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Parents' perspectives in their child's education in two-parent households

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The purpose of the research study was to explore the perceptions of Navajo mothers and Navajo fathers in the development and childrearing practices of their children and to what extent

The purpose of the research study was to explore the perceptions of Navajo mothers and Navajo fathers in the development and childrearing practices of their children and to what extent each parent was involved in their children by gender and age. The objective of the interviews was to capture the perceptions of each parent as to child development and childrearing practices as well as the beliefs that they have on parental involvement. In the current study, the interviews provided information regarding attitudes and perceptions of parental involvement from the Navajo mothers and the Navajo fathers who participated in the study. By using probing questions, deeper insights into the understanding and perceptions of parental involvement were obtained.

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Date Created
  • 2012

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Shíyazhi sha'a'wéé' Diné nilih, a'daayoo nééhlagoh: my child, you are Diné : a critical retrospective inquiry of a Diné early childhood

Description

Early childhood is a special and amazing period in a child's development. It is a period during which all facets of a human being-cognitive, linguistic, physical, emotional, social, and spiritual--are

Early childhood is a special and amazing period in a child's development. It is a period during which all facets of a human being-cognitive, linguistic, physical, emotional, social, and spiritual--are rapidly developing and influenced by a child's interactions with her socializers and environment. Fundamentally, what happens during this critical period will influence and impact a child's future learning. Much of what is known about children's development comes from research focusing primarily on mainstream English speaking children. However, not much that is known about Indigenous children and their early period of child development. Therefore, this thesis research focused on Diné children and their early childhood experiences that occur during the fundamental time period before Diné children enter preschool. It also examines the contemporary challenges that Diné parents and other cultural caretakers face in ensuring that Diné infants and young children are taught those important core elements that make them uniquely Diné. The research questions that guide this thesis are: 1.What do Diné people believe about children and their abilities? 2.What do Diné children need to learn in order to become Diné? 3. What are the Diné childhood rearing beliefs and practices? 4. Why aren't Diné parents and grandparents teaching their children how to be Diné? Findings reveal an early childhood experience in which children are viewed as true explorers and highly intelligent, inquisitive learners and included as integral participants and contributors to the family and community. This thesis concludes with a discussion of the multidimensional transitions, such as the shift from the Diné language to English in Diné homes and communities that have occurred in the Diné way of life and how they have impacted how Diné children are socialized. Creative alternatives for increasing Diné childhood speakers on and off the Navajo reservation are also considered.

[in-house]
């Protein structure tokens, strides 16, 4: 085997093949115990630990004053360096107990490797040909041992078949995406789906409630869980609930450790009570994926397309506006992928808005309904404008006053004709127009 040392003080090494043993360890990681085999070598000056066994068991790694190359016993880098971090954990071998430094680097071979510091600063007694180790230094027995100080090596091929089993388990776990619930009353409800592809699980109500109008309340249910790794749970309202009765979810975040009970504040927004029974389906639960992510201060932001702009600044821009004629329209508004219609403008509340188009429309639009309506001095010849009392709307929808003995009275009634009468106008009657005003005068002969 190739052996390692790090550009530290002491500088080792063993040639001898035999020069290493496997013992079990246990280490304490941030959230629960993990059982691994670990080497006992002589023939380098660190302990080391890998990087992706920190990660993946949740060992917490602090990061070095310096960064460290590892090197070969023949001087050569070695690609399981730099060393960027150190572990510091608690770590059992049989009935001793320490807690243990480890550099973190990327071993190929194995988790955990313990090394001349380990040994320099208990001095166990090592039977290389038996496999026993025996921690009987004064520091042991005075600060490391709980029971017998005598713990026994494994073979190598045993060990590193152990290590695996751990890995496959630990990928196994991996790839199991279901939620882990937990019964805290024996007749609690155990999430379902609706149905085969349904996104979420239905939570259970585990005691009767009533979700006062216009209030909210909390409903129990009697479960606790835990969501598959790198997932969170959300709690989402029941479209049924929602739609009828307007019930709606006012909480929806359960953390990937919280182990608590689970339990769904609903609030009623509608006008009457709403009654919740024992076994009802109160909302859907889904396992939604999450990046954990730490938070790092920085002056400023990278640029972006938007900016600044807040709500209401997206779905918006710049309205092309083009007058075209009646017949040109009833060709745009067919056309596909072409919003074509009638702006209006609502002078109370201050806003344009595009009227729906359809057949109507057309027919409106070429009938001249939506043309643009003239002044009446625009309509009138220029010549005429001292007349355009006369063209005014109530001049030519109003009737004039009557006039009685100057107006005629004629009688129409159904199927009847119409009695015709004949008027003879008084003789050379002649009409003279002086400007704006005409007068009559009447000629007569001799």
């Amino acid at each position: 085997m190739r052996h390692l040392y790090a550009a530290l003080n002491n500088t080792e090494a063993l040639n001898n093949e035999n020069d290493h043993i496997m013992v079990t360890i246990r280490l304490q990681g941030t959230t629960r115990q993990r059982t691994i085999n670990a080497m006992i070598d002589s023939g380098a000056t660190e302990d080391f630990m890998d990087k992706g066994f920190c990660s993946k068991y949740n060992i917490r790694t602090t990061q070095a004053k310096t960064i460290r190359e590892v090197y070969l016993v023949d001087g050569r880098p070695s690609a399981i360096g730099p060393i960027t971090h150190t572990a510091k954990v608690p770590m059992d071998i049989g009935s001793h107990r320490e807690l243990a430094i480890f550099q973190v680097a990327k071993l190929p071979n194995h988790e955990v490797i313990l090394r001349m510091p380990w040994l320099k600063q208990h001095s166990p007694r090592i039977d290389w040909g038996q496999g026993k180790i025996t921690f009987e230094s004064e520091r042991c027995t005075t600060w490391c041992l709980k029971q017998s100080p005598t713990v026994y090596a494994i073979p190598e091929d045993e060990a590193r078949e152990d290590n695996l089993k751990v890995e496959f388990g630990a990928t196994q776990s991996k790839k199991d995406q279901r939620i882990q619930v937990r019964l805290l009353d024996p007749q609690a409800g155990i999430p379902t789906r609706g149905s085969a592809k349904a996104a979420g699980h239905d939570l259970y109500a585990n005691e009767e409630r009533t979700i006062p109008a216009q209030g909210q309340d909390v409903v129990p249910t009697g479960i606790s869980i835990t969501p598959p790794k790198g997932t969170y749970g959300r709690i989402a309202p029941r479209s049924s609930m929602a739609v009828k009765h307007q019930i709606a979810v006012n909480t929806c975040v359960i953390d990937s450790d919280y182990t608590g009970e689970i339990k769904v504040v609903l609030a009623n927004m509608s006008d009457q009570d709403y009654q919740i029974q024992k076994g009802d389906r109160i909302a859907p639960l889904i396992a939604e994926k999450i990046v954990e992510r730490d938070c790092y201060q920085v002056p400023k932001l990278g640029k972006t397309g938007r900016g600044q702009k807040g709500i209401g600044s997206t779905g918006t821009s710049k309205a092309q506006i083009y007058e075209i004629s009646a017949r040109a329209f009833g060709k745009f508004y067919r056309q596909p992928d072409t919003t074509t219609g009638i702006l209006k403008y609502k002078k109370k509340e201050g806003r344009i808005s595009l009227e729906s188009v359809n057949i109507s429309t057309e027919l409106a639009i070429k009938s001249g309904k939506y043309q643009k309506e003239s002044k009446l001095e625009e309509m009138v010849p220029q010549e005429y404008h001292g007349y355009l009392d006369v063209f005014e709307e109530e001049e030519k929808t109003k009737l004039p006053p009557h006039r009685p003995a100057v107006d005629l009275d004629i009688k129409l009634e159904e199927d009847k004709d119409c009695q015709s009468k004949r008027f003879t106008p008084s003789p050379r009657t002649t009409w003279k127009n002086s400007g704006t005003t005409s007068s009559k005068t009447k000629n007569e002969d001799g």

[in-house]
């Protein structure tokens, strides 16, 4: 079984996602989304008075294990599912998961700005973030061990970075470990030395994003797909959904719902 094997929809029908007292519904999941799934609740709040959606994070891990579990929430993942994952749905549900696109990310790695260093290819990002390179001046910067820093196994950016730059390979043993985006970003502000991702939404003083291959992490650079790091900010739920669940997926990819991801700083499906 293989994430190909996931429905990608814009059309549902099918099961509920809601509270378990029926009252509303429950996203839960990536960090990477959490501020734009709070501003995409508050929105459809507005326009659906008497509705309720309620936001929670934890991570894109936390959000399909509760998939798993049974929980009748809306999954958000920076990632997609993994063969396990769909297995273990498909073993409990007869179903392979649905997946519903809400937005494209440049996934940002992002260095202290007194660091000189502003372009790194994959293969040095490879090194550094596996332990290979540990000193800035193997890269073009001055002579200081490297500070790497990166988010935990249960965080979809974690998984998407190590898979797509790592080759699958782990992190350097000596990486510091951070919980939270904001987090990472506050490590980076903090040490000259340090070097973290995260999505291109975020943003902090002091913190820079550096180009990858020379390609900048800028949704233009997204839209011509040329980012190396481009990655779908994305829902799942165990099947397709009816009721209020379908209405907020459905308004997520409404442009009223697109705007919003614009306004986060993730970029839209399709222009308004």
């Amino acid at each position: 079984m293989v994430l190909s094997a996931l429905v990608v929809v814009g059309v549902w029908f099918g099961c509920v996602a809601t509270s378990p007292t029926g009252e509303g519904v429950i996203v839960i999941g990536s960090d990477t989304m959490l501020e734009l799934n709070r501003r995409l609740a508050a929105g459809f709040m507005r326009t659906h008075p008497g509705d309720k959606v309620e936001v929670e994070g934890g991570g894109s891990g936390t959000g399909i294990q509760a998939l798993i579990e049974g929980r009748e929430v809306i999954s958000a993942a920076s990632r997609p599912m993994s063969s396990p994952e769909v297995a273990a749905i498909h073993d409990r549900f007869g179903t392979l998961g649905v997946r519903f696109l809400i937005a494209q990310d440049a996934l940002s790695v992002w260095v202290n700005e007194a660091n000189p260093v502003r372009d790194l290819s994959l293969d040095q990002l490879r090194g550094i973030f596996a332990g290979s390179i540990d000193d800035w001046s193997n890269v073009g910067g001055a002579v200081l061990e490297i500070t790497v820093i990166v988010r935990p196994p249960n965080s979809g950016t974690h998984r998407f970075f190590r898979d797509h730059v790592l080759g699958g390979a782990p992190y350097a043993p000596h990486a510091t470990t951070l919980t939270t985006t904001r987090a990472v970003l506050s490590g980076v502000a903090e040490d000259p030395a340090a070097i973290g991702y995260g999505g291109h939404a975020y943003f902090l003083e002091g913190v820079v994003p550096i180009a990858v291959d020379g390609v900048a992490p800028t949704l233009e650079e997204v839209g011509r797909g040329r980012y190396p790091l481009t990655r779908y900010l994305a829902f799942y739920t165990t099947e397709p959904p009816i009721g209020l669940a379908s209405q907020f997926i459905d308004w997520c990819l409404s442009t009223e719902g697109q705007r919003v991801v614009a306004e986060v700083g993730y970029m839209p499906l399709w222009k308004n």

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Date Created
  • 2011